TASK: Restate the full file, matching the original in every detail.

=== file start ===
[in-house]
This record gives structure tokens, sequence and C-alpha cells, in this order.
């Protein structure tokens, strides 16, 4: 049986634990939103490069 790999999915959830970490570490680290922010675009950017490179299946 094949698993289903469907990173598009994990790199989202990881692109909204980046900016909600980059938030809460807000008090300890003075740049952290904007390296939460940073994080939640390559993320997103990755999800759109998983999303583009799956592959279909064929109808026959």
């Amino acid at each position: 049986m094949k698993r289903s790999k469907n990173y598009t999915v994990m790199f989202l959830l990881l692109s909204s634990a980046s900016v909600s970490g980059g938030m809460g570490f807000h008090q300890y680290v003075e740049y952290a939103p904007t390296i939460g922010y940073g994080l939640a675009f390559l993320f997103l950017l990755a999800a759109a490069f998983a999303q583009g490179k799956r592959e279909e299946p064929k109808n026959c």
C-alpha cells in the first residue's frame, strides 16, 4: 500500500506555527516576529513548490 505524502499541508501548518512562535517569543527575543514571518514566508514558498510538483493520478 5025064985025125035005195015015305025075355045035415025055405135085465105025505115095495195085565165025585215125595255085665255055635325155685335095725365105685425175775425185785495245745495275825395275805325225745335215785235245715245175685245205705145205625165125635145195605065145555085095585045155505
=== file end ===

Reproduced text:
[in-house]
This record gives structure tokens, sequence and C-alpha cells, in this order.
């Protein structure tokens, strides 16, 4: 049986634990939103490069 790999999915959830970490570490680290922010675009950017490179299946 094949698993289903469907990173598009994990790199989202990881692109909204980046900016909600980059938030809460807000008090300890003075740049952290904007390296939460940073994080939640390559993320997103990755999800759109998983999303583009799956592959279909064929109808026959």
């Amino acid at each position: 049986m094949k698993r289903s790999k469907n990173y598009t999915v994990m790199f989202l959830l990881l692109s909204s634990a980046s900016v909600s970490g980059g938030m809460g570490f807000h008090q300890y680290v003075e740049y952290a939103p904007t390296i939460g922010y940073g994080l939640a675009f390559l993320f997103l950017l990755a999800a759109a490069f998983a999303q583009g490179k799956r592959e279909e299946p064929k109808n026959c």
C-alpha cells in the first residue's frame, strides 16, 4: 500500500506555527516576529513548490 505524502499541508501548518512562535517569543527575543514571518514566508514558498510538483493520478 5025064985025125035005195015015305025075355045035415025055405135085465105025505115095495195085565165025585215125595255085665255055635325155685335095725365105685425175775425185785495245745495275825395275805325225745335215785235245715245175685245205705145205625165125635145195605065145555085095585045155505